11th December 2013
Councils are having rather a tough time of it at present. Local government funding will be cut by 43% in real terms between 2010 and 2015, whilst the inevitable impact on services is offset against remarkable strides forward in the private sector. When your Amazon package can be delivered in 30 minutes by a drone but contacting the right department in your local council is game of hit and miss, you could be forgiven for wondering is going wrong.
Anthony Kemp, IT Chief and Director of Corporate Resources for Hounslow Borough Council, told a recent event of his local authority peers that the answer lies something called ‘government as a platform’. The concept is aimed at bringing lots of disparate services together and serving them to local residents through one simple platform, such as a website or app.
The idea may sound idealistic, but Hounslow Borough Council are serious about it. “In four years, we intend to be infrastructure free, with no on-premise IT, and no legacy systems,” said Kemp. “True public cloud, multi-tenanted, non-proprietary, available over the internet – not some supplier’s datacentre with a cloud label on it.”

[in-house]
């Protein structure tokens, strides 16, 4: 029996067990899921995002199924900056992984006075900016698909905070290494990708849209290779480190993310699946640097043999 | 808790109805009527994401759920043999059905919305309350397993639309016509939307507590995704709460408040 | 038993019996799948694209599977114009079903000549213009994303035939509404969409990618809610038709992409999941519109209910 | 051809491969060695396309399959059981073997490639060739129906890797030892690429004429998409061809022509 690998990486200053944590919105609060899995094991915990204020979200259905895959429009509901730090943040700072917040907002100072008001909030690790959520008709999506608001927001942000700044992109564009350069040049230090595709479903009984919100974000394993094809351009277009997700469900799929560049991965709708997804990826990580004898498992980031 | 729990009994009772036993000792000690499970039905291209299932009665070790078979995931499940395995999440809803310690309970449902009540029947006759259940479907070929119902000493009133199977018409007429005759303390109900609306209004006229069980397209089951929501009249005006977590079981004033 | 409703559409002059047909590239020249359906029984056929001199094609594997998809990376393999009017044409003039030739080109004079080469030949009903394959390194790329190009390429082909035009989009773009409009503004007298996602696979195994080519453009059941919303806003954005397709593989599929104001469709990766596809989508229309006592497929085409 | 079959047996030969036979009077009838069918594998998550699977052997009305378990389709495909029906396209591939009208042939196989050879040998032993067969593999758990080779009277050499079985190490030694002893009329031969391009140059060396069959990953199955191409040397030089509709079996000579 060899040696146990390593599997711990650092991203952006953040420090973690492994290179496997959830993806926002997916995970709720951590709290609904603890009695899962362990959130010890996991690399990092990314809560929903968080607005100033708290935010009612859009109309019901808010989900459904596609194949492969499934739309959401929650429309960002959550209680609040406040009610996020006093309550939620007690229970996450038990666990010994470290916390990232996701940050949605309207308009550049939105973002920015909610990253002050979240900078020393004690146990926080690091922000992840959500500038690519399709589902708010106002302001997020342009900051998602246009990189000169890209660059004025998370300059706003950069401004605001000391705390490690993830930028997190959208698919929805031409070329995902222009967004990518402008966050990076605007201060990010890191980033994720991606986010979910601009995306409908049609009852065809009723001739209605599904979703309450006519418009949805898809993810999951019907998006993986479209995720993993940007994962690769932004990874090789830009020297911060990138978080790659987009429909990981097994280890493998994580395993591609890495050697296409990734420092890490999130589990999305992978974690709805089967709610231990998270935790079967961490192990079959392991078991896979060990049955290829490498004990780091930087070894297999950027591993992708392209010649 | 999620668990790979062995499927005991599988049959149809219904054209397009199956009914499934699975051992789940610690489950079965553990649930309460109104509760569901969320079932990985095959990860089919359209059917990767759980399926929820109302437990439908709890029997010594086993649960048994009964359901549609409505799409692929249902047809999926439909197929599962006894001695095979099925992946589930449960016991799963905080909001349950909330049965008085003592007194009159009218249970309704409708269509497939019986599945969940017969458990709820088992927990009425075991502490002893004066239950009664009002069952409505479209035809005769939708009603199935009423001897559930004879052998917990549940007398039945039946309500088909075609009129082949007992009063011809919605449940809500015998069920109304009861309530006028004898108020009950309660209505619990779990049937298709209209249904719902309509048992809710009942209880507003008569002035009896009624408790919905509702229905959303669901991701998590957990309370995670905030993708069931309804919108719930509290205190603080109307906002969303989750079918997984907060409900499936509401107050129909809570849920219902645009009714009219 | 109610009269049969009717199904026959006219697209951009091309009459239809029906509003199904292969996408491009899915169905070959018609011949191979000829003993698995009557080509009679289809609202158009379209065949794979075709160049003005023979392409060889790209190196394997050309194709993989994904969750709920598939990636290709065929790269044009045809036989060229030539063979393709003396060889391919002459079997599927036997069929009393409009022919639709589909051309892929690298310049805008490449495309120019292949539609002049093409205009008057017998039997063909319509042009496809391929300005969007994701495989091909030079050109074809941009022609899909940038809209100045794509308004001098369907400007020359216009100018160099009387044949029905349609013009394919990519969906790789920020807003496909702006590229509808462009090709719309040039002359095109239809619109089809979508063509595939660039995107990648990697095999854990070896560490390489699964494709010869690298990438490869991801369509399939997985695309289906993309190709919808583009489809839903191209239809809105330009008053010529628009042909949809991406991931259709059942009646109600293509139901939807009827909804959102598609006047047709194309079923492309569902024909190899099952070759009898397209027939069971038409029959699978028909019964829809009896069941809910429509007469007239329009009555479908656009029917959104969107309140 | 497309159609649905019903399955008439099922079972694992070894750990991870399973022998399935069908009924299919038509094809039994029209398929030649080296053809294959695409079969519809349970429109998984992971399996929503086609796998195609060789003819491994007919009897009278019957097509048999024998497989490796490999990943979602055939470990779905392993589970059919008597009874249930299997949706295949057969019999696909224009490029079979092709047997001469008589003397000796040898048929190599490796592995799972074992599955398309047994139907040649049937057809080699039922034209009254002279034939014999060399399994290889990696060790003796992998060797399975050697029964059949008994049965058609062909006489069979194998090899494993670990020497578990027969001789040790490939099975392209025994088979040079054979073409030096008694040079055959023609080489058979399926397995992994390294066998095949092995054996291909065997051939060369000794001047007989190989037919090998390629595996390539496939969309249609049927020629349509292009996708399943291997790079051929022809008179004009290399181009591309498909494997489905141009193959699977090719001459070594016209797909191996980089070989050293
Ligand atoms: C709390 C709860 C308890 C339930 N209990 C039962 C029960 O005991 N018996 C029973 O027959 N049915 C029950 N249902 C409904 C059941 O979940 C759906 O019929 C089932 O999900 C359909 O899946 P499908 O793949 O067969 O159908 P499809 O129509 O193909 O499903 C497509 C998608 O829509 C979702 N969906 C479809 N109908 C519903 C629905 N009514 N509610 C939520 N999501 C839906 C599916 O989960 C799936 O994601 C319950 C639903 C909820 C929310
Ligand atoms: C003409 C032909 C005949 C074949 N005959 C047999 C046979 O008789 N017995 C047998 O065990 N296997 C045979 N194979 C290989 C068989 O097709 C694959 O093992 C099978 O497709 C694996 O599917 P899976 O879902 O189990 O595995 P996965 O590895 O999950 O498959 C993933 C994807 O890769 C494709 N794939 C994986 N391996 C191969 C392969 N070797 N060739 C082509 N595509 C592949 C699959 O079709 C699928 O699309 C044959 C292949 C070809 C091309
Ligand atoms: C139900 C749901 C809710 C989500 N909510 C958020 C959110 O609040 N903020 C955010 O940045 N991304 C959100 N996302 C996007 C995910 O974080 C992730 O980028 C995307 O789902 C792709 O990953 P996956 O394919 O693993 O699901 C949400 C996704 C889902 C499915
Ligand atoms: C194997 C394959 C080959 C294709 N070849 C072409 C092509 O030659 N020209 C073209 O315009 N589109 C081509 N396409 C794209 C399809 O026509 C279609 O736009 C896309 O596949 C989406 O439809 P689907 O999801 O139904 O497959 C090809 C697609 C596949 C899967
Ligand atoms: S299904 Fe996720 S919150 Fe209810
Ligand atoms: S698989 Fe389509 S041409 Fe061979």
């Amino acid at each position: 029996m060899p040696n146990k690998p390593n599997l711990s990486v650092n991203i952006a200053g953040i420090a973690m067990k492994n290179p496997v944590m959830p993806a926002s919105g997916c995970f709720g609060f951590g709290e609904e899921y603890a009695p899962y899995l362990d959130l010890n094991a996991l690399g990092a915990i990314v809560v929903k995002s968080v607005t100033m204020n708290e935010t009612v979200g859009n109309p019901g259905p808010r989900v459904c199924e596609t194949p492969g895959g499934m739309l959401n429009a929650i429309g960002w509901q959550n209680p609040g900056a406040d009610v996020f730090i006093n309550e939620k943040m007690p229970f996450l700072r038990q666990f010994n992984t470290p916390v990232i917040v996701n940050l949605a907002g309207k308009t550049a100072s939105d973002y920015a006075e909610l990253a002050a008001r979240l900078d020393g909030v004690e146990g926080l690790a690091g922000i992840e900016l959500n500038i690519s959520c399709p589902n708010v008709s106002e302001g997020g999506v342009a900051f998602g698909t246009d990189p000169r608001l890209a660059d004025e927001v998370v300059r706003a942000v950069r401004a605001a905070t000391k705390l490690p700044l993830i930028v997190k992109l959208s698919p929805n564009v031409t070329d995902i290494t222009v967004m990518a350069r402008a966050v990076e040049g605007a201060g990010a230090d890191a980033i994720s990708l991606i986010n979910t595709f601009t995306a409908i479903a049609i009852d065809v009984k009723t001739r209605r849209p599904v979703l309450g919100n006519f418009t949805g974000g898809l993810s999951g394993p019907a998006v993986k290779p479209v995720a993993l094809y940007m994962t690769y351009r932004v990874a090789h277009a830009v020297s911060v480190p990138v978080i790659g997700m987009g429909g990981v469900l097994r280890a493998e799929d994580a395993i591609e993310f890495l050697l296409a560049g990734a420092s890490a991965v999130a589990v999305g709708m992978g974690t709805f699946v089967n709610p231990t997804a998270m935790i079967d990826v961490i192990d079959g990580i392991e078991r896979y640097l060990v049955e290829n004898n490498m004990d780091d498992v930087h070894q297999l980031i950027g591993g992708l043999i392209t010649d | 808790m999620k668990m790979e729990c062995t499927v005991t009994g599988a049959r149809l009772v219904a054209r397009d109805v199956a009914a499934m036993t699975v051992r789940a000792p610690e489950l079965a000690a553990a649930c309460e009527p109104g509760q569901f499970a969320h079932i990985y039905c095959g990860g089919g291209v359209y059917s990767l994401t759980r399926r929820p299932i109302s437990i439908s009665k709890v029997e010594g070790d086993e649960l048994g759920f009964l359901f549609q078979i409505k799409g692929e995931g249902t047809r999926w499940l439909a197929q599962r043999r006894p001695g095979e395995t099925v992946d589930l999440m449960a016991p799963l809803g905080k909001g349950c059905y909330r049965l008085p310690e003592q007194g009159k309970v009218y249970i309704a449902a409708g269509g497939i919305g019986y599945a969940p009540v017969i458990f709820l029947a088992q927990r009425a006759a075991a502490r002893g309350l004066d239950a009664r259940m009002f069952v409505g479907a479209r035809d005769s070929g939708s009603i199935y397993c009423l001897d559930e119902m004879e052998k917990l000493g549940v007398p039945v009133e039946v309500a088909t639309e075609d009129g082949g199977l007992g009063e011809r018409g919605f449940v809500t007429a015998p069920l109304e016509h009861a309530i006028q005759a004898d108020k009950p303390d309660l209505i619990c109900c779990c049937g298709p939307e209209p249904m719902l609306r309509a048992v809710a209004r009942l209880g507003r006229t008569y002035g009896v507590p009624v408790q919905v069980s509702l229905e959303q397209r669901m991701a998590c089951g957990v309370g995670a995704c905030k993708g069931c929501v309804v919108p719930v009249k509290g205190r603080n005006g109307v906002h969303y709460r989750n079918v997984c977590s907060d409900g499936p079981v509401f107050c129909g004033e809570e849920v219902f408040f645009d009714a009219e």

Although delivering the premise may sound costly, it would likely make significant savings for councils in the long-term through minimising infrastructure and making service delivery more efficient. Currently, councils tend to use lots of different systems for delivering services and taking payments. By offering open-source, standard platforms available to all councils and the departments within them, services can be delivered in a more targeted and efficient way.
For local residents, the potential benefits include fast and simple access via a computer or mobile device, a single portal for all council services and improved speed and delivery. The use of websites and apps also gives users a familiar means of delivery and customisation.
Government as a platform offers compelling advantages, but as with many local government schemes, whether local or otherwise, the initial outlay and bureaucracy may well be stumbling blocks. In the long term though, it may not be local government employees who force the concept to fruition, but local residents across the country who will increasingly expect council services to be quickly and effectively via their computers and phones.
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